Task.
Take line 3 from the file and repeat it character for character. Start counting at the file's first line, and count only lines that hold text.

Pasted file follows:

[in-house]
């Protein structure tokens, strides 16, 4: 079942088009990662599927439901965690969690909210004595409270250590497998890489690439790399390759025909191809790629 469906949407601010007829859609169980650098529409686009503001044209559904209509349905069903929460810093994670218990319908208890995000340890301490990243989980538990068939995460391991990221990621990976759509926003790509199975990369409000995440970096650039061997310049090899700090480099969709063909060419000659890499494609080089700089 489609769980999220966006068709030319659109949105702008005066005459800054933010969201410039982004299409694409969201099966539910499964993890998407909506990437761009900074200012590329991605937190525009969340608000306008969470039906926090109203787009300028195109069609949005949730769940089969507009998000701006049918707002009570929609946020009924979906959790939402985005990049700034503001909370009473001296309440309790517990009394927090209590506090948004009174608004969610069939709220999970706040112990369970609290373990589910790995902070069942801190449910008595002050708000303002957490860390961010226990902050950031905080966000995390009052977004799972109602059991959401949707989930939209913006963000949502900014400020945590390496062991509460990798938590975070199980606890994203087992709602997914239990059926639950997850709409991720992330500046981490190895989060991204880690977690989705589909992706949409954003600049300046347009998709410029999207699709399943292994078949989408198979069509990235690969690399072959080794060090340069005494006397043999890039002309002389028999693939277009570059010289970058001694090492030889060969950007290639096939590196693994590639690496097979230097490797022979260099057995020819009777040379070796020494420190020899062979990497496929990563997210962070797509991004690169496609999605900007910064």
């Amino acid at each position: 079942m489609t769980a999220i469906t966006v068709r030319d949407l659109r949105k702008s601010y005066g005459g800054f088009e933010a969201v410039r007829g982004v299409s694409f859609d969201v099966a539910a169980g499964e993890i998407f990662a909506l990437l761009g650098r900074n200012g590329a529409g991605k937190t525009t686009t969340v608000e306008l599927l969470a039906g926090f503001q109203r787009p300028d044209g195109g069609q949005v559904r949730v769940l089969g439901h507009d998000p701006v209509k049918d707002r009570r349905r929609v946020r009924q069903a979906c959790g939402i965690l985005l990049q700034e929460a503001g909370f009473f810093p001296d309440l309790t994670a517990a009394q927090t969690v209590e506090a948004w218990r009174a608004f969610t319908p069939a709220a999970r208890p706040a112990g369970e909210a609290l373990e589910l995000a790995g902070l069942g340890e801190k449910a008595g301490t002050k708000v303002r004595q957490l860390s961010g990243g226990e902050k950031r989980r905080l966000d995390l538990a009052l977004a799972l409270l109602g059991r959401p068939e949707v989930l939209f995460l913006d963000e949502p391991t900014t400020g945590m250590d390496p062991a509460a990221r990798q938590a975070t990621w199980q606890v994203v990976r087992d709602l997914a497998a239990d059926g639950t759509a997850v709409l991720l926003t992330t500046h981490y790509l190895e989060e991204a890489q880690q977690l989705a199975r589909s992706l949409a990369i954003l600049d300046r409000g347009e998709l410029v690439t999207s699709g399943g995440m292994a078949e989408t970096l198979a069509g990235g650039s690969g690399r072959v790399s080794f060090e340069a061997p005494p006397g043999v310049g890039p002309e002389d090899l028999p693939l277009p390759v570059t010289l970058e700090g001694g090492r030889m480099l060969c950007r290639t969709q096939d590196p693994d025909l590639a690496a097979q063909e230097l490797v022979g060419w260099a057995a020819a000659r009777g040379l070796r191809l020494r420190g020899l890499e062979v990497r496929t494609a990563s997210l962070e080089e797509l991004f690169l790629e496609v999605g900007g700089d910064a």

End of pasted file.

């Amino acid at each position: 079942m489609t769980a999220i469906t966006v068709r030319d949407l659109r949105k702008s601010y005066g005459g800054f088009e933010a969201v410039r007829g982004v299409s694409f859609d969201v099966a539910a169980g499964e993890i998407f990662a909506l990437l761009g650098r900074n200012g590329a529409g991605k937190t525009t686009t969340v608000e306008l599927l969470a039906g926090f503001q109203r787009p300028d044209g195109g069609q949005v559904r949730v769940l089969g439901h507009d998000p701006v209509k049918d707002r009570r349905r929609v946020r009924q069903a979906c959790g939402i965690l985005l990049q700034e929460a503001g909370f009473f810093p001296d309440l309790t994670a517990a009394q927090t969690v209590e506090a948004w218990r009174a608004f969610t319908p069939a709220a999970r208890p706040a112990g369970e909210a609290l373990e589910l995000a790995g902070l069942g340890e801190k449910a008595g301490t002050k708000v303002r004595q957490l860390s961010g990243g226990e902050k950031r989980r905080l966000d995390l538990a009052l977004a799972l409270l109602g059991r959401p068939e949707v989930l939209f995460l913006d963000e949502p391991t900014t400020g945590m250590d390496p062991a509460a990221r990798q938590a975070t990621w199980q606890v994203v990976r087992d709602l997914a497998a239990d059926g639950t759509a997850v709409l991720l926003t992330t500046h981490y790509l190895e989060e991204a890489q880690q977690l989705a199975r589909s992706l949409a990369i954003l600049d300046r409000g347009e998709l410029v690439t999207s699709g399943g995440m292994a078949e989408t970096l198979a069509g990235g650039s690969g690399r072959v790399s080794f060090e340069a061997p005494p006397g043999v310049g890039p002309e002389d090899l028999p693939l277009p390759v570059t010289l970058e700090g001694g090492r030889m480099l060969c950007r290639t969709q096939d590196p693994d025909l590639a690496a097979q063909e230097l490797v022979g060419w260099a057995a020819a000659r009777g040379l070796r191809l020494r420190g020899l890499e062979v990497r496929t494609a990563s997210l962070e080089e797509l991004f690169l790629e496609v999605g900007g700089d910064a």